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Benhura speaks on art

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Award winning second generation sculptor Dominic Benhura who has remained one of Zimbabwe’s most prominent artists since 1987 is driven by a strong passion for innovation and creativity.

He is revered amongst a very active second generation of local sculptors and his pieces are on demand internationally.

He has travelled to various countries all over the world to attend workshops and exhibitions.

NewsDay (ND) Entertainment and Arts reporter Tinashe Sibanda recently caught up with Benhura (DB), a down-to-earth sculpting champion for a chat at his Dominic Studios.

ND: Which countries have you toured recently?

DB: I recently toured Spain and US for solo shows that were well received.

ND: How much was your most expensive piece since you started?

DB: It’s difficult to tell because I work with dealers, who buy the work, put their mark-ups and keep it private.

ND: I understand you took over the Tengenenge Sculpture community, under what conditions did you take over the place?

DB: The owner, due to the social and political climate at that time, wanted to leave the country and he wanted someone to take over the place and I simply did that.

ND: How has progress at the village been since you took over?

DB: It has been very difficult since it is a tourist-driven place which has performed poorly because there is great competition with too many similar centres in Harare.

The prizes are almost similar that one would just opt to buy from the nearest seller. Because Tengenenge is further it’s at a disadvantage. I however have to find a way of funding it and keep it going because that is where most prominent artists came from.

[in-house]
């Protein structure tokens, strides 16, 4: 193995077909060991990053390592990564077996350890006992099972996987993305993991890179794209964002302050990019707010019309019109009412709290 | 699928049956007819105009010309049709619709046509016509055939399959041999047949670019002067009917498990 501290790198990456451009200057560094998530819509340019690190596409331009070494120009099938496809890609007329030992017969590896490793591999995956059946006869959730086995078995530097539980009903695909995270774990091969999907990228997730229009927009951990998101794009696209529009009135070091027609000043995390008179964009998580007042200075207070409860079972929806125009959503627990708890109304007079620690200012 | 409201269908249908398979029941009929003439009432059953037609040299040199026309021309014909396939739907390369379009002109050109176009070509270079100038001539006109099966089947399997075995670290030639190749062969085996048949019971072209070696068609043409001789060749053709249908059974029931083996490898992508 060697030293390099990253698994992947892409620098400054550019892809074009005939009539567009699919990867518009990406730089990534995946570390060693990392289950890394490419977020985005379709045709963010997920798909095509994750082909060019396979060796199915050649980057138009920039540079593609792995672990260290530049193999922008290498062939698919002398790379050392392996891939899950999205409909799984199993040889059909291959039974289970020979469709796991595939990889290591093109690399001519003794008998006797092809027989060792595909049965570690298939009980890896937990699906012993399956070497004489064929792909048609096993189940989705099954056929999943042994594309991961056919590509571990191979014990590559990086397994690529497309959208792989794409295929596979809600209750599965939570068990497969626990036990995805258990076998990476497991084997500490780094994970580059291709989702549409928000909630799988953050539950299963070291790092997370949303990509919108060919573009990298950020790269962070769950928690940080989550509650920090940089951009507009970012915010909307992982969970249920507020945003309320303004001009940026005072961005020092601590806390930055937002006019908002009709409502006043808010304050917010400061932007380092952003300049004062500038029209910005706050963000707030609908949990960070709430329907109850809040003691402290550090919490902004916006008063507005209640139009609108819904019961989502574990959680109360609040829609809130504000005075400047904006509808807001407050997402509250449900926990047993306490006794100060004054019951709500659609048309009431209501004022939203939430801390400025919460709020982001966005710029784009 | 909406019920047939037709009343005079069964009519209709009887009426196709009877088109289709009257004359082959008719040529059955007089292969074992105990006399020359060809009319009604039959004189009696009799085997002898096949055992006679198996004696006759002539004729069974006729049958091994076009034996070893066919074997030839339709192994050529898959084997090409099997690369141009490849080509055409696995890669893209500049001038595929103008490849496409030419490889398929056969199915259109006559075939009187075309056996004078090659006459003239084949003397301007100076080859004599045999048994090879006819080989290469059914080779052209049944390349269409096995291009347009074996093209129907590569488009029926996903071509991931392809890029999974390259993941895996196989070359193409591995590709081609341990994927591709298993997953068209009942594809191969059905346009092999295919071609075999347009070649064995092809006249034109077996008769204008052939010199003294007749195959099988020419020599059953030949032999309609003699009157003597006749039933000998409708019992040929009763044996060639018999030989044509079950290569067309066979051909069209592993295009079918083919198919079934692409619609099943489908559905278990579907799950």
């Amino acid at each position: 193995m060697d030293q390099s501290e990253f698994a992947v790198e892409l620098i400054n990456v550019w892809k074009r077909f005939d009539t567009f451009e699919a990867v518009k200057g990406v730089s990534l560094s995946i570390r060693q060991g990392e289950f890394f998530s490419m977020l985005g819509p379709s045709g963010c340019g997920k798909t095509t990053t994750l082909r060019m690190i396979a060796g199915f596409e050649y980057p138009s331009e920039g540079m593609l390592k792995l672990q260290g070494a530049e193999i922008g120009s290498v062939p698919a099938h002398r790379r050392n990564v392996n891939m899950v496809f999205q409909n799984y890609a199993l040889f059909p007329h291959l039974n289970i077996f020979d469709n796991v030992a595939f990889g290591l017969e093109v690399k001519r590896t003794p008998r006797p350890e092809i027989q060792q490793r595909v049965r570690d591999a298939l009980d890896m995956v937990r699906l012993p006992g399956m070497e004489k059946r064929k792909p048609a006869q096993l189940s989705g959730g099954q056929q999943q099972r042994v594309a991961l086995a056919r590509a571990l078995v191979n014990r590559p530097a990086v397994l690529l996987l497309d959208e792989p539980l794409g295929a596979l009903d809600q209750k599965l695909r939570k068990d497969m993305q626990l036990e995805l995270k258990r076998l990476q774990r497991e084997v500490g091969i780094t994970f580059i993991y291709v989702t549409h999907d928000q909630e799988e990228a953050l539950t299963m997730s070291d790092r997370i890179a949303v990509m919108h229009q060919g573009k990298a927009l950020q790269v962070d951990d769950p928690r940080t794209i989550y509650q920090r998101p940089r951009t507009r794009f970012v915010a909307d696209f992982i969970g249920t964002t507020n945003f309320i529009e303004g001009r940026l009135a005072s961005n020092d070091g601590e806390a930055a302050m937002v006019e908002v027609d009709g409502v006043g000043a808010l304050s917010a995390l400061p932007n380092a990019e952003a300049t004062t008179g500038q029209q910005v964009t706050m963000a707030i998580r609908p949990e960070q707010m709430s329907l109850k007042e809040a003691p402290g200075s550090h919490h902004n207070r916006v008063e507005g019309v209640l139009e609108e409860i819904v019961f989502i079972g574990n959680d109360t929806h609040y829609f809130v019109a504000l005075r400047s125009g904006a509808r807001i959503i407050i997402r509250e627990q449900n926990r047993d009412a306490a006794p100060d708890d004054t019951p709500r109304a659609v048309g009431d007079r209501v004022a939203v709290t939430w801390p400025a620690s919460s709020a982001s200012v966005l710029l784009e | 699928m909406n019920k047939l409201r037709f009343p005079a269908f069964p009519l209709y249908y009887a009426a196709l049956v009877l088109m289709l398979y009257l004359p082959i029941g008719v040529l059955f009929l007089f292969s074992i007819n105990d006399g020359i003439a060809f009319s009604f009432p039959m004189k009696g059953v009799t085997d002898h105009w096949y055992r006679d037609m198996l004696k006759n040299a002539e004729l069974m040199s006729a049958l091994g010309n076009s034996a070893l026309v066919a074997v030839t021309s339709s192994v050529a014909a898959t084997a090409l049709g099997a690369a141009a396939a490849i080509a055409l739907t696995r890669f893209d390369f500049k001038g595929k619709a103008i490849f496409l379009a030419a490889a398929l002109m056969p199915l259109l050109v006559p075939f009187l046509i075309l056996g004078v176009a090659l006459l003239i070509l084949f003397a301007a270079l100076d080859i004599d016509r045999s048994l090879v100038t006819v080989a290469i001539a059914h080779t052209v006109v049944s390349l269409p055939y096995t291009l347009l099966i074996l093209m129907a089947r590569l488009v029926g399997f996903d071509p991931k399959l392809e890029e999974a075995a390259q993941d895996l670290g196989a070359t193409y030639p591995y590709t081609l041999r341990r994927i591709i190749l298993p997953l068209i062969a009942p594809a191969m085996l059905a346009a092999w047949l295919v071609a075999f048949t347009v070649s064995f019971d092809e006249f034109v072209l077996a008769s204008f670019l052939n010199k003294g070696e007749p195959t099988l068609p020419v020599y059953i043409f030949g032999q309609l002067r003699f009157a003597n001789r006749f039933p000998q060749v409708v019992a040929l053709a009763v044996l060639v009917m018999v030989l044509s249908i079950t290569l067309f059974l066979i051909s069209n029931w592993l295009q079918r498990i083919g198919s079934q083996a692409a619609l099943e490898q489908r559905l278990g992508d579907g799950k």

ND: Many artists teach their children to sculpt. Do any of your wives or children pursue art?

DB: None of them are into art, in fact my twin daughters who are currently doing their “A” Levels passed their “O” Level subjects with distinctions and they only failed Art. I’m not worried about that because I believe they can be whatever they want in life and I’m happy about it.

ND: Rumour has it that you now assign sculptors to do certain pieces and you take the credit, is that true?

DB: No! People always say what they want. If that was the case my creativity would have waned. I learnt from someone. Everyone learns from someone then they find their way, but it always seems like a problem if you become more successful than others.

ND: Is intellectual property law being applied to sculpture?

DB: It is. I took a few guys to court two years ago and I won the cases, but the fines are too minimal and at that time I received money equivalent to $10. The law is not so specific, it’s too general.

ND: So, how hard has piracy affected you?

DB: Definitely, big time. It’s so unfortunate there’s not much one can do because at the end of the day it’s (the lawsuits) at your own expense.

ND: Which country is the best market for your pieces?

DB: Many countries. I have done shows all over, but currently I’m focusing on America. I have a great market internationally.

ND: Many sculptors say their work is spiritual. Is yours spiritually-inspired?

DB: No, mine are inspired by my day-to-day life.

ND: What else do you do besides sculpture?

DB: I always work every day till late. The only different thing I can probably do is take my kids to school because even at Christmas I work.

Since I stopped drinking 15 years ago I dedicated my whole life to my work. It’s always best spending your time doing a job that you like because it’s always fruitful.

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